Zephyr Front End Swapability

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Zephyr Front End Swapability

Postby Stereordinary » 09 Sep 2022, 03:44

I feel like I read somewhere that all Zephyr models have plug and play “swapable” front ends with each other, but I can’t seem to find where I allegedly read that, and I’m curious if it is in fact true. Obviously it’s doubtful anyone with a 750 would want a 550 front end, or an 1100 owner would install triples and forks from a 750. But for those of us that have a 550, the potential to “upgrade” to a 750 or 1100 front ends sounds tempting. Mostly because of aftermarket cartridge kit availability, but also potentially all new forks from say, Öhlins for example.

All I could find was that the forks from the 1100 are longer than others at 810mm. But with a 43mm diameter, that means the triples could fit the forks Öhlins makes for the ZRX, which would be an obvious improvement over any stock Zephyr forks.

So what do you all know about it? Are there any other things to consider? Has anyone here ever swapped a Zephyr front end?
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Re: Zephyr Front End Swapability

Postby Freddy » 10 Sep 2022, 06:09

Might seem a couple strange related questions, but bear with me
1. what shocks and springs are you running on the back?
2. What tires (tyres) are you running?
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Re: Zephyr Front End Swapability

Postby David Richard » 10 Sep 2022, 13:58

hi i have never tried it but a emulator can improve the handling if you can find one to fit the forks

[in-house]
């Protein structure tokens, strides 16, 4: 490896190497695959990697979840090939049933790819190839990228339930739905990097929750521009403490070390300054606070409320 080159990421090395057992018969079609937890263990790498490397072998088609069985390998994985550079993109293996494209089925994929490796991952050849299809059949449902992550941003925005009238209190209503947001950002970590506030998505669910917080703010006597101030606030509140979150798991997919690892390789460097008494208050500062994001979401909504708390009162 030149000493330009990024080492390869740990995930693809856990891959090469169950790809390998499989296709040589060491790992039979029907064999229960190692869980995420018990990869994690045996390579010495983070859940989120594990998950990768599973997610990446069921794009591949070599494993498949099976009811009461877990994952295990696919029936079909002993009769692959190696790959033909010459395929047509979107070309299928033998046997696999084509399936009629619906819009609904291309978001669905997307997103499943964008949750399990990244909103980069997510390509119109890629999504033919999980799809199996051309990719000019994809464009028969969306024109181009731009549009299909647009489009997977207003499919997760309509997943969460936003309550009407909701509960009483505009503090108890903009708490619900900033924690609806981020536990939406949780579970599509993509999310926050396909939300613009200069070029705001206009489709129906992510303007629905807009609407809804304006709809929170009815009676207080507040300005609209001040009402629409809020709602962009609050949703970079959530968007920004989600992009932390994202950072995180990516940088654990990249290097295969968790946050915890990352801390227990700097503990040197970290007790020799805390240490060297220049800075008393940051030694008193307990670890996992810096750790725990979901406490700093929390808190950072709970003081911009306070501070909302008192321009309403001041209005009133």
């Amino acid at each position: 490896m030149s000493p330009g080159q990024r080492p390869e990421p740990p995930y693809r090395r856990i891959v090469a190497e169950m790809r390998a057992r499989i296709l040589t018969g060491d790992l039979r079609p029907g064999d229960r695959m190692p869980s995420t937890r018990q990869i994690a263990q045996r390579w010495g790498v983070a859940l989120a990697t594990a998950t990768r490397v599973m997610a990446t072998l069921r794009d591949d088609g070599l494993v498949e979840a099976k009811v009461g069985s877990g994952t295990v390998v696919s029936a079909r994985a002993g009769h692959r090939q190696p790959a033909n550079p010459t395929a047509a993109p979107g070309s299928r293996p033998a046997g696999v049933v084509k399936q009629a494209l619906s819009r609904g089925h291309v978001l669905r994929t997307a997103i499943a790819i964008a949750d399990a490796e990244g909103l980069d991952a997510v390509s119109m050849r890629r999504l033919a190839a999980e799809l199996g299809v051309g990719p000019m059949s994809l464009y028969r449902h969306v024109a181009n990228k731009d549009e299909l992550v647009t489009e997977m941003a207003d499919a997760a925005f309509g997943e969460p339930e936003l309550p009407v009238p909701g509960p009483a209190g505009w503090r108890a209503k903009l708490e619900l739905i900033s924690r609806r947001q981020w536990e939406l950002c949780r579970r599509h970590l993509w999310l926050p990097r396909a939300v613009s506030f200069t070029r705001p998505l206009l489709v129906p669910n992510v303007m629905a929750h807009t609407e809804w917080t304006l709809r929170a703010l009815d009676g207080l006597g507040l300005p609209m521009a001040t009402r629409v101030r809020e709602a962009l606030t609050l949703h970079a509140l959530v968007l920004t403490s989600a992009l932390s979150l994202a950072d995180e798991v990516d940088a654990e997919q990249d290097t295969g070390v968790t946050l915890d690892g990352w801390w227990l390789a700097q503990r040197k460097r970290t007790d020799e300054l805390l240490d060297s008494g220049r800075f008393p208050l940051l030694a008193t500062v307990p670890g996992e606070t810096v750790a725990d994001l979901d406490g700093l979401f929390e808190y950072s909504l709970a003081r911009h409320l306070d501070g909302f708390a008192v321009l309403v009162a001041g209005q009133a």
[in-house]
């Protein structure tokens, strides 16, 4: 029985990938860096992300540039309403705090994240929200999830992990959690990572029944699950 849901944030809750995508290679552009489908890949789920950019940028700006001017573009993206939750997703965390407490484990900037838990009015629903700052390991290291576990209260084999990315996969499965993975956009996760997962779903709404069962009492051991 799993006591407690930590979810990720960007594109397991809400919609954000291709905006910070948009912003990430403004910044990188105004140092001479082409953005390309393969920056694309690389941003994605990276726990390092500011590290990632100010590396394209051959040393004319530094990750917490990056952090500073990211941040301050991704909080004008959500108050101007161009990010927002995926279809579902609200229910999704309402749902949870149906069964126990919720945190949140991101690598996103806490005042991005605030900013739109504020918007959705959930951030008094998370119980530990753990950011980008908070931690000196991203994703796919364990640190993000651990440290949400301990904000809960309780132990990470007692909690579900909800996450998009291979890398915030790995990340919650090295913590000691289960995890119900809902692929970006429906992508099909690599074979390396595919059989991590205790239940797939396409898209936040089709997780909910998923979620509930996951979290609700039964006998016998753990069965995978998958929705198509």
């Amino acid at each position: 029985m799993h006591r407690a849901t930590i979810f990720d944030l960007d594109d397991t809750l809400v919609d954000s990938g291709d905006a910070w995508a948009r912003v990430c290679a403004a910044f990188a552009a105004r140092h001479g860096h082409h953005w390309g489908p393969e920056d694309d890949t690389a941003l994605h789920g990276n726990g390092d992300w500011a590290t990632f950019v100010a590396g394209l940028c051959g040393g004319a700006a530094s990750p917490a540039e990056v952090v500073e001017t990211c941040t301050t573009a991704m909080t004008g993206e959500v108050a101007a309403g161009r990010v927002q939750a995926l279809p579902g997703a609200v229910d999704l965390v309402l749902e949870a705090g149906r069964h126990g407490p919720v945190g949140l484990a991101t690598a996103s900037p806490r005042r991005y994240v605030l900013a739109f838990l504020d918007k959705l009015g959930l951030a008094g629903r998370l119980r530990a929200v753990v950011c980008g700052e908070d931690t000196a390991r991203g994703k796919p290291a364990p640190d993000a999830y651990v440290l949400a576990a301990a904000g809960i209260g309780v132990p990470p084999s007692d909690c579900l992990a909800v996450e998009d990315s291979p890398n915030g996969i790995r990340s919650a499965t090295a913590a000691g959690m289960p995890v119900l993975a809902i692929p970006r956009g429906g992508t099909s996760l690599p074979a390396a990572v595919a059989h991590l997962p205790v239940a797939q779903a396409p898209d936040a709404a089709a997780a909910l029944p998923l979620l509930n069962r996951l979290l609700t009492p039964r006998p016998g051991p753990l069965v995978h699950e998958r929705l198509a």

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Re: Zephyr Front End Swapability

Postby Stereordinary » 10 Sep 2022, 15:58

Freddy wrote:1. what shocks and springs are you running on the back?
2. What tires (tyres) are you running?

I had been running stock shocks and fork springs until just yesterday, when I installed new Öhlins KA143 shocks. And I’ve got some RaceTech springs to install in the front.
Bridgestone BT45 tires.
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Re: Zephyr Front End Swapability

Postby Freddy » 11 Sep 2022, 02:23

Stereordinary wrote:
Freddy wrote:1. what shocks and springs are you running on the back?
2. What tires (tyres) are you running?

I had been running stock shocks and fork springs until just yesterday, when I installed new Öhlins KA143 shocks. And I’ve got some RaceTech springs to install in the front.
Bridgestone BT45 tires.


Perhaps obviously my question was aimed at no point doing the front if the vastly more important rear and tyres aren't sorted first. Can I suggest before going to all the expense and hassle of fitting aftermarket cartridges (I think you'll find the units that fit straight into damper rod forks are generally the manufacturers budget units) you first try the relatively inexpensive cartridge emulators and a fork brace. That combination will work extremely well if set up correctly. And that is the key word, set up correctly. They are not just a drop in and forget solution. Getting the fork oil weight correct is a bit of trial and error. The mechanical setup is pretty straightword.

Be careful with your choice of spring weights. If I punch my weight and 750 into Racetechs spring calculator, it comes back that I should be running a pair of 1.0 rate springs. At first I thought I'll go to the lighter side and ran 0.95. They didn't last long (harsh ride, and endless pounded out steering head bearings) and it was down to 0.90's. Now I run 0.85's and the result is much better. This would be considered way underweight by the 'experts', but with properly set up rebound and compression damping works well. Ride is still controlled by comfortable. Does not just collapse under hard braking or trail braking into downhill corners. The most important improvement was dramatically increased ground clearance, which was a major problem early in sorting the suspension. Too heavy a springs in the front, and too light on the back mean the rear took all the downward forces when cornering hard.

P.S. even with cartridge inserts you'll need a fork brace. Those 'conventional' forks allow a lot of twist in the front,creating a vague feel when cornering, tyre wanting to follow road imperfections, etc.
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